This is the first time her daughter attended PolyCon, although she isn’t old enough to play the games. Moisa said she loves to play Dungeons and Dragons, a pen and paper fantasy roleplaying game, but spent most of the convention visiting friends and introducing her daughter to them while her husband played games and performed medieval combat demonstrations with the Society of Creative Anachronism (SCA).
“This group is the kind of the group that you can really just trust,” she said. “Trust yourself with, trust your life with, trust your family with. And that’s what I love most about them.”
Moisa wasn’t the only mother at the convention. Christine Cipriano brought her daughter Mia to PolyCon last summer. Cipriano said Mia primarily plays in the Nerf War, where participants shoot each other with foam darts. Her daughter wore an adult-sized black vest with her guns, ammunition and a Nerf sword sheathed on the back.
“She really loved it,” Cipriano said. “So every time she hears about PolyCon, she (says), ‘Oh, we’re going to play Nerf Wars?’ So we bring all her Nerf stuff, and this time we went and got a vest.”
Not only does the convention attract players, but also people who like to run games, dubbed Game Masters (GMs).
Atascadero resident Michael Judd created and constructed his own fantasy roleplaying game, Gildan, and planned to give it a test run during the convention. Unfortunately, no one signed up to play his game, but he considers it all a part of the creative process.
“The original idea behind this was to use technology to create,” he said.
Judd was also a guest speaker, and had a time slot to show his own micro-budget films, “God’s Forsaken Children” and “Drama in the House on Haunted Hill.”
“’Drama in the House on Haunted Hill’ is actually designed to help people understand how public domain stuff can help them, to show them an example of how they can use public domain to make money,” he said. “I was originally making it to inspire troubled young men. To show them what to do with a little money and a lot of creative work; give them some type of (outlet).”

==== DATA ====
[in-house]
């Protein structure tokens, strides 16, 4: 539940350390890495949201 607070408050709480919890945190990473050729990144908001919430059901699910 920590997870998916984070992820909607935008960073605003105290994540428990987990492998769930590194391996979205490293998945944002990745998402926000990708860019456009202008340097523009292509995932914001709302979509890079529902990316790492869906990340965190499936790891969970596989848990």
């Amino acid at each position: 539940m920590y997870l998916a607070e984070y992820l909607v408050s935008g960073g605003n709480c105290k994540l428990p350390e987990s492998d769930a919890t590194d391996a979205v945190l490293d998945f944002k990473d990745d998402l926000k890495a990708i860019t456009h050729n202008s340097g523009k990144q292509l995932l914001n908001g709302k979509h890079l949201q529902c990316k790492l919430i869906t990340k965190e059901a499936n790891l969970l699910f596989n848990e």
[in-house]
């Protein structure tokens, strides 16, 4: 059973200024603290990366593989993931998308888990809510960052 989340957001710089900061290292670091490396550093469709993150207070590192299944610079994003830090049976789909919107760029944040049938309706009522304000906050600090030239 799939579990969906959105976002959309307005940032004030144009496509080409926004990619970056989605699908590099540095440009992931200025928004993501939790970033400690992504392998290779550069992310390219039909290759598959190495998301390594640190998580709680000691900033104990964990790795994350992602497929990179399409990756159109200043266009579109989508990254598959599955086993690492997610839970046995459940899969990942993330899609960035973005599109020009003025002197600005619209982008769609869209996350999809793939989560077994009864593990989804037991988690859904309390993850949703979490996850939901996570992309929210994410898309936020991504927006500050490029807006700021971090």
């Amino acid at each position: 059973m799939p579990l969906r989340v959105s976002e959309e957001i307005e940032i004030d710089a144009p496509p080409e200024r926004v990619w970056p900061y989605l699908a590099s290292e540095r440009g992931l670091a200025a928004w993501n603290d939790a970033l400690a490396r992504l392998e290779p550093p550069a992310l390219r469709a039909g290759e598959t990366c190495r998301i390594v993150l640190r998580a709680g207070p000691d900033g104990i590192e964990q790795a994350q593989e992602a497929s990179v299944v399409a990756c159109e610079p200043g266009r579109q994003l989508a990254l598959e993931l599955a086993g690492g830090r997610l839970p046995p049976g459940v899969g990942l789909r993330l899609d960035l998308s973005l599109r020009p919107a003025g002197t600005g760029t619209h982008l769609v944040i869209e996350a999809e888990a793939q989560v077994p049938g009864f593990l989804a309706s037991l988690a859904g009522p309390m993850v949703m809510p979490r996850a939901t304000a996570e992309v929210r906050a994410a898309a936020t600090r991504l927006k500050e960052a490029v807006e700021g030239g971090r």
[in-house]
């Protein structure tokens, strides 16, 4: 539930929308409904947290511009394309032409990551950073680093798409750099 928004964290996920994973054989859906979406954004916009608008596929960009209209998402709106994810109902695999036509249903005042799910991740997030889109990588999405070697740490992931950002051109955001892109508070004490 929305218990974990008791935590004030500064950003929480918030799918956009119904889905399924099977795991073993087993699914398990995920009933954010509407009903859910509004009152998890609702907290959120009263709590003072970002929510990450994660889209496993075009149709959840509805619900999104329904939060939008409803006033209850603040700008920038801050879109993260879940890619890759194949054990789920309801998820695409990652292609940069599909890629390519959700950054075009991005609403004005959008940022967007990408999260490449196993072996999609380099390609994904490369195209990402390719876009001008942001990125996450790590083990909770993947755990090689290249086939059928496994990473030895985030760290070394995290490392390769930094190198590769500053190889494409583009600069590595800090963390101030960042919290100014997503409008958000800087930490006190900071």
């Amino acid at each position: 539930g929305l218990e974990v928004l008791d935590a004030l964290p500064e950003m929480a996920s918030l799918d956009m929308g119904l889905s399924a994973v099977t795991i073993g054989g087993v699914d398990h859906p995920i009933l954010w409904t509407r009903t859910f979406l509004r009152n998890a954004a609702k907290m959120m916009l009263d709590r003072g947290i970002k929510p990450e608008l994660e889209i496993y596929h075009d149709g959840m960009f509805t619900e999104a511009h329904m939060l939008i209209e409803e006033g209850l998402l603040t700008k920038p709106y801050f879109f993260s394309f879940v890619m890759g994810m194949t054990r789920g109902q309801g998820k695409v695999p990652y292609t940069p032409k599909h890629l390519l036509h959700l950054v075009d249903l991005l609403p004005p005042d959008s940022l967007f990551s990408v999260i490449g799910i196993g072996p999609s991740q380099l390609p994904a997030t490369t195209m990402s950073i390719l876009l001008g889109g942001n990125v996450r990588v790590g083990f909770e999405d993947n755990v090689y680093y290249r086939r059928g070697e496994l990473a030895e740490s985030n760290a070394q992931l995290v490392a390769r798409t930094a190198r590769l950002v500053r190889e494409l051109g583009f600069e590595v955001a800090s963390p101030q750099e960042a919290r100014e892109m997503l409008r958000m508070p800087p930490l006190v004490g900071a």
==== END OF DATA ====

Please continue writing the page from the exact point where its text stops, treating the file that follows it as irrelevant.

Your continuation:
There is a lot of variety at PolyCon, hosting every flavor of gaming experience a casual or hardcore gamer could want. One of the largest games ran was Pygmy — a large-scale game featuring a 128 square-foot board game. Morro Bay High School history teacher Sean True was one of the founders of the game, which was created 20 years ago.
“It’s a large scale roleplaying game where everything is there, as opposed to a pencil and paper where they sort of ask you to imagine everything,” True said. “We build everything and we have everything very interactive.”
Players walked around the giant game board, which True said took five and a half hours to set up, holding clipboards with cups full of dice, going through miniaturized terrains including a jungle, snow mountains, a desert, a turbulent sea and medieval fortresses.
“We like to keep our rules as simple as possible because our game is designed for pick-up players who have never played before to be able to jump in and very simply run things,” he said.
The Pygmy pieces used in the game were based off ones they found in a store in Santa Monica — a part of the owner’s private collection. When the owner refused to sell them, they called up the original manufacturer in England. They no longer made the figurines, but still had the molds and they made some up for them.
“It’s kind of our labor of love that we’ve been doing a long time, and we get a lot out of seeing other people getting to play and have fun with our game,” True said. “Everybody thinks that we’re crazy and maybe we are, but it’s a blast once a year to get together with people you don’t see otherwise and get to have some active art, and that’s what Pygmy is.”
Although some attend PolyCon for the games, other attend for the demonstrations.
Basia Brown is a member of SCA and came to the convention in full period costume. She was also there and to promote SCA, but she said she’s attended PolyCon for seven years. She likes taking part in the Dungeons and Dragons tournament, where players are judged by their acting skills, problem solving and overall sportsmanship, she said.
“It’s really great how the same people come back every year, and it’s like a big family reunion,” Brown said. “I really love that because people move away but we all come back for PolyCon.”
Originally published in the Mustang Daily.
The prompt for this video assignment was a “How To” instructional video, no sources needed.
Kodak Zi8 with a tripod
This was my first ever attempt at video interviews.